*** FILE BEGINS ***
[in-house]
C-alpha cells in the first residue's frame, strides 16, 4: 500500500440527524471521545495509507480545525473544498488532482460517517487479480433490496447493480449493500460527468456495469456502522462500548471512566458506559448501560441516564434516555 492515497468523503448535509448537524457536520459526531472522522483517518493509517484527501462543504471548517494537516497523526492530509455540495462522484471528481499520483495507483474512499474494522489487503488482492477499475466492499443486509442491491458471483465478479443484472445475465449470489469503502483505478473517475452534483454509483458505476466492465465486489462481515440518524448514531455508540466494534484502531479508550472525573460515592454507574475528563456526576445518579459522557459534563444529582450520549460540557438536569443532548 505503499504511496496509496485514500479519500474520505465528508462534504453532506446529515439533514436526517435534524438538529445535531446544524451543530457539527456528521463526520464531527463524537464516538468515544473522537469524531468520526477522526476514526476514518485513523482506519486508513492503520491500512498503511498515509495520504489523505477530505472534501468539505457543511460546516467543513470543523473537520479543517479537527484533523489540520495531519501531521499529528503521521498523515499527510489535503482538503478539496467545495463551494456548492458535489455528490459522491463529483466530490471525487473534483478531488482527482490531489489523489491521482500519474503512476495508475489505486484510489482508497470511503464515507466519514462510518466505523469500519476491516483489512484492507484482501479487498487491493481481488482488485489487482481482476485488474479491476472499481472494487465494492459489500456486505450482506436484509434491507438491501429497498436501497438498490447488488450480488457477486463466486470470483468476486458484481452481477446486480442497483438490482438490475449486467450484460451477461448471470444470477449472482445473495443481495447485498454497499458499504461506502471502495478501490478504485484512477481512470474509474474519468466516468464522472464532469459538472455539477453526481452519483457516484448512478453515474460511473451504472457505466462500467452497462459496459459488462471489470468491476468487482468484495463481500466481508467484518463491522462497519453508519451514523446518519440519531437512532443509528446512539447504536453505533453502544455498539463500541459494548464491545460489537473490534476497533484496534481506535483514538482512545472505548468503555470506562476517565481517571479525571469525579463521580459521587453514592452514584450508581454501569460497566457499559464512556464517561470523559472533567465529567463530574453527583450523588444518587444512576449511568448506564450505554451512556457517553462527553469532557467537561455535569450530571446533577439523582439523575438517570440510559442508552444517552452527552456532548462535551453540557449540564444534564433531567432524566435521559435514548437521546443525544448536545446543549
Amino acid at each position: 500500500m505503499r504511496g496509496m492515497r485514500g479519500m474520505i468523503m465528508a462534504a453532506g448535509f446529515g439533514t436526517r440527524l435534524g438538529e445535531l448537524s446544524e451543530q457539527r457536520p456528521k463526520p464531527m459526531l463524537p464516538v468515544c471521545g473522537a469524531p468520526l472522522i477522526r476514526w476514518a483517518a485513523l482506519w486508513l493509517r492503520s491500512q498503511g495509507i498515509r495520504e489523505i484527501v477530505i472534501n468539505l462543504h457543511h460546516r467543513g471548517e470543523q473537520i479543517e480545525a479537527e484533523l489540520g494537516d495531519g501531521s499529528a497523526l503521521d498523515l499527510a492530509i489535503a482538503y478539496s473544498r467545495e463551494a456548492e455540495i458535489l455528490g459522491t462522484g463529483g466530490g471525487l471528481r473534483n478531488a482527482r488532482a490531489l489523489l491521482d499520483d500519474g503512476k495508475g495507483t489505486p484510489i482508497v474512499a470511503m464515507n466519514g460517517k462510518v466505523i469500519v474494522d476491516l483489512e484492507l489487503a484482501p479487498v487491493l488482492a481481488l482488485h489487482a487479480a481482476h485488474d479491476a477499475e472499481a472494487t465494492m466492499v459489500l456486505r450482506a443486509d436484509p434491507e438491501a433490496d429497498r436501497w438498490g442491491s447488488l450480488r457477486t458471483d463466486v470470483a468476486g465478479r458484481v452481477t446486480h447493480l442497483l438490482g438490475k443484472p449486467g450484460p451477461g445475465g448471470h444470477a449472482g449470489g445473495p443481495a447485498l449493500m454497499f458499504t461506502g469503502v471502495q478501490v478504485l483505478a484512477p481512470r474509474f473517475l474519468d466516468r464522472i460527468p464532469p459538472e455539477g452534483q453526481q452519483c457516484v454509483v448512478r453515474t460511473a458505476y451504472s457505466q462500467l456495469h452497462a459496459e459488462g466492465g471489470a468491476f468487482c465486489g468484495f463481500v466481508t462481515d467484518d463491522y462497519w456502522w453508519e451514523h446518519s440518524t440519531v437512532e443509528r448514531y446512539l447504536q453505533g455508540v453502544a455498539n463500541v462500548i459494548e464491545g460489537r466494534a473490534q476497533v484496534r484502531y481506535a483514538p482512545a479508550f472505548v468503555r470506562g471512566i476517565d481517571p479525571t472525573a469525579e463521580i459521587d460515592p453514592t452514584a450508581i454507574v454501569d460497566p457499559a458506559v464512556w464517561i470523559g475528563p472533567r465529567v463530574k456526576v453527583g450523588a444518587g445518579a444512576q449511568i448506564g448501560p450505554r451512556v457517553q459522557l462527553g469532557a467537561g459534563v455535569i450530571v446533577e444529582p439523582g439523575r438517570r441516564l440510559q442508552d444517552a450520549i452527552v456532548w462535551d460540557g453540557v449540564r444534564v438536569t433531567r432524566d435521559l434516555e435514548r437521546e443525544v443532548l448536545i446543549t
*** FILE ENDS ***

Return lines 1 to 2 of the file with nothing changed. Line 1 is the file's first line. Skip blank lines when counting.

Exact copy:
[in-house]
C-alpha cells in the first residue's frame, strides 16, 4: 500500500440527524471521545495509507480545525473544498488532482460517517487479480433490496447493480449493500460527468456495469456502522462500548471512566458506559448501560441516564434516555 492515497468523503448535509448537524457536520459526531472522522483517518493509517484527501462543504471548517494537516497523526492530509455540495462522484471528481499520483495507483474512499474494522489487503488482492477499475466492499443486509442491491458471483465478479443484472445475465449470489469503502483505478473517475452534483454509483458505476466492465465486489462481515440518524448514531455508540466494534484502531479508550472525573460515592454507574475528563456526576445518579459522557459534563444529582450520549460540557438536569443532548 505503499504511496496509496485514500479519500474520505465528508462534504453532506446529515439533514436526517435534524438538529445535531446544524451543530457539527456528521463526520464531527463524537464516538468515544473522537469524531468520526477522526476514526476514518485513523482506519486508513492503520491500512498503511498515509495520504489523505477530505472534501468539505457543511460546516467543513470543523473537520479543517479537527484533523489540520495531519501531521499529528503521521498523515499527510489535503482538503478539496467545495463551494456548492458535489455528490459522491463529483466530490471525487473534483478531488482527482490531489489523489491521482500519474503512476495508475489505486484510489482508497470511503464515507466519514462510518466505523469500519476491516483489512484492507484482501479487498487491493481481488482488485489487482481482476485488474479491476472499481472494487465494492459489500456486505450482506436484509434491507438491501429497498436501497438498490447488488450480488457477486463466486470470483468476486458484481452481477446486480442497483438490482438490475449486467450484460451477461448471470444470477449472482445473495443481495447485498454497499458499504461506502471502495478501490478504485484512477481512470474509474474519468466516468464522472464532469459538472455539477453526481452519483457516484448512478453515474460511473451504472457505466462500467452497462459496459459488462471489470468491476468487482468484495463481500466481508467484518463491522462497519453508519451514523446518519440519531437512532443509528446512539447504536453505533453502544455498539463500541459494548464491545460489537473490534476497533484496534481506535483514538482512545472505548468503555470506562476517565481517571479525571469525579463521580459521587453514592452514584450508581454501569460497566457499559464512556464517561470523559472533567465529567463530574453527583450523588444518587444512576449511568448506564450505554451512556457517553462527553469532557467537561455535569450530571446533577439523582439523575438517570440510559442508552444517552452527552456532548462535551453540557449540564444534564433531567432524566435521559435514548437521546443525544448536545446543549